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Tests for Phenols and Nitro Groups

Iron (III) Chloride Test for Water-Soluble Phenols

Iron (III) Chloride - Pyridine Test for Water-Insoluble Phenols

Iron (II) Hydroxide Test for Nitro Groups


Iron (III) Chloride Test for Water-Soluble Phenols

Phenol

Standard
Phenol

Procedure (for water-soluble phenols)
The iron (III) chloride test for phenols is not completely reliable for acidic phenols, but can be administered by dissolving 15 mg of the unknown compound in 0.5 mL of water or water-alcohol mixture and add 1 to 2 drops of 1% aqueous iron (III) chloride solution.

Positive Test
A red, blue, green, or purple color is a positive test.

Cleaning up
Since the quantity of material is extremely small, the test solution can be diluted with water and flushed down the drain.

 

Iron(III) Chloride - Pyridine Test for Water-Insoluble Phenols

Phenol

Standard
Phenol

Procedure (for water-insoluble phenols or less reactive phenols)
A more sensitive test for phenols consists of dissolving or suspending 15 mg of the unknown in 0.5 mL of methylene chloride and adding 3-5 drops of a 1% solution ferric chloride in methylene chloride. Add a drop of pyridine and stir.

Positive Test (b)
Addition of pyridine and stirring will produce a color if phenols or enols are present.

 

Iron (II) Hydroxide Test for Nitro Groups

Nitro Compounds

Standard
3-Nitrobenzaldehyde

Procedure
Add about 10 mg of the compound to 1 mL of the ferrous ammonium sulfate reagent in a test tube, and then add 0.7 mL of the 2N alcoholic potassium hydroxide reagent. Stopper the tube, and shake. Note the color of the precipitate after 1 minute.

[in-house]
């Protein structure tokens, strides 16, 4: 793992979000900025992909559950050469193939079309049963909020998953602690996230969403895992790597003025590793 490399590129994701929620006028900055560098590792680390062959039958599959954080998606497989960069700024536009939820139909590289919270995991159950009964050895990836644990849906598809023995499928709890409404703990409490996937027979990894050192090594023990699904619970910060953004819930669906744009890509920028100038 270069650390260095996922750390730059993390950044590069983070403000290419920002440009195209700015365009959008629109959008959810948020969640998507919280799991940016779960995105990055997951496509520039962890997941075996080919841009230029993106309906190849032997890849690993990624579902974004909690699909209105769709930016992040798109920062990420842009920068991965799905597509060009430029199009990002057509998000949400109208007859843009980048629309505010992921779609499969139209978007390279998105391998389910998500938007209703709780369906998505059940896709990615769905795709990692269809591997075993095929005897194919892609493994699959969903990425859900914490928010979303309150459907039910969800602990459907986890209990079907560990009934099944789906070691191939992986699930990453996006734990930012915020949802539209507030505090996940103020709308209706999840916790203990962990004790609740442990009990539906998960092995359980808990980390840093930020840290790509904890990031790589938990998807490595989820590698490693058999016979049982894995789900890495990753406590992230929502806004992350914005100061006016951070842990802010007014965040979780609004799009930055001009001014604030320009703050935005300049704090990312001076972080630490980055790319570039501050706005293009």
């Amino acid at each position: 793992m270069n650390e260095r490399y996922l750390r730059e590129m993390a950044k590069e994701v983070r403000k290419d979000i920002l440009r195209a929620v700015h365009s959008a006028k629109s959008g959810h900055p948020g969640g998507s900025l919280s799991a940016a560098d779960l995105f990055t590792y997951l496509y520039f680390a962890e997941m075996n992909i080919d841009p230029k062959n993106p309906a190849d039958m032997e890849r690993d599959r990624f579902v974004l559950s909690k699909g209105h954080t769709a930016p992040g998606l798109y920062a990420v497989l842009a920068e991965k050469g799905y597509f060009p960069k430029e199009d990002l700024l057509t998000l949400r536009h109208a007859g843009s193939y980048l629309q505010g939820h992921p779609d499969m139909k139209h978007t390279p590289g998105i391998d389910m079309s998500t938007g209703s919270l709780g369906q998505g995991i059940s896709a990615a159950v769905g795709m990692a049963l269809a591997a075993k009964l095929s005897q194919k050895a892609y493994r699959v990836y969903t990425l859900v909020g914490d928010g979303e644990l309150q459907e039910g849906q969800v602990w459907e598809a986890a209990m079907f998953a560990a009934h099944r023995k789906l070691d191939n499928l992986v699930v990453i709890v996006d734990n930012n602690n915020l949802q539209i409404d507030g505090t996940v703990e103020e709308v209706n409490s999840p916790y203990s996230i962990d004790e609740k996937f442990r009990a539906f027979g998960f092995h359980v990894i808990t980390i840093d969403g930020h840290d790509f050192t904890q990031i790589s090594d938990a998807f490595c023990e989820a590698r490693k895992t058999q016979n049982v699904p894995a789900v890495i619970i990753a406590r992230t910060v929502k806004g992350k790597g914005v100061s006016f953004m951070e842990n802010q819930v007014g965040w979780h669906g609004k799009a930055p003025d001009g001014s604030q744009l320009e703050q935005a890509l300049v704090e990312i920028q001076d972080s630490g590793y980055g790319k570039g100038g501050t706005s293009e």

Ferrous Ammonium Sulfate Reagent: To 50 mL of recently boiled, distilled water add 2.5 g of ferrous ammonium sulfate crystals and 0.2 mL of concentrated sulfuric acid.
The Alcoholic Potassium Hydroxide Reagent will already be prepared for you.

Positive Test
A positive test is the formation of the red-brown precipitate of iron(III) hydroxide.

Complications
The red-brown to brown precipitate of iron (III) hydroxide (ferric hydroxide) is formed by the oxidation of iron(II) hydroxide (ferrous hydroxide) by the nitro compound, which in turn is reduced to the primary amine. A negative test is indicated by a greenish precipitate. In some cases partial oxidation may cause a darkening of the ferrous hydroxide. Practically all nitro compounds give a positive test in 30 seconds. The speed with which the nitro compound is reduced depends on its solubility.

Cleaning up
Pour solutions into the appropriate waste container.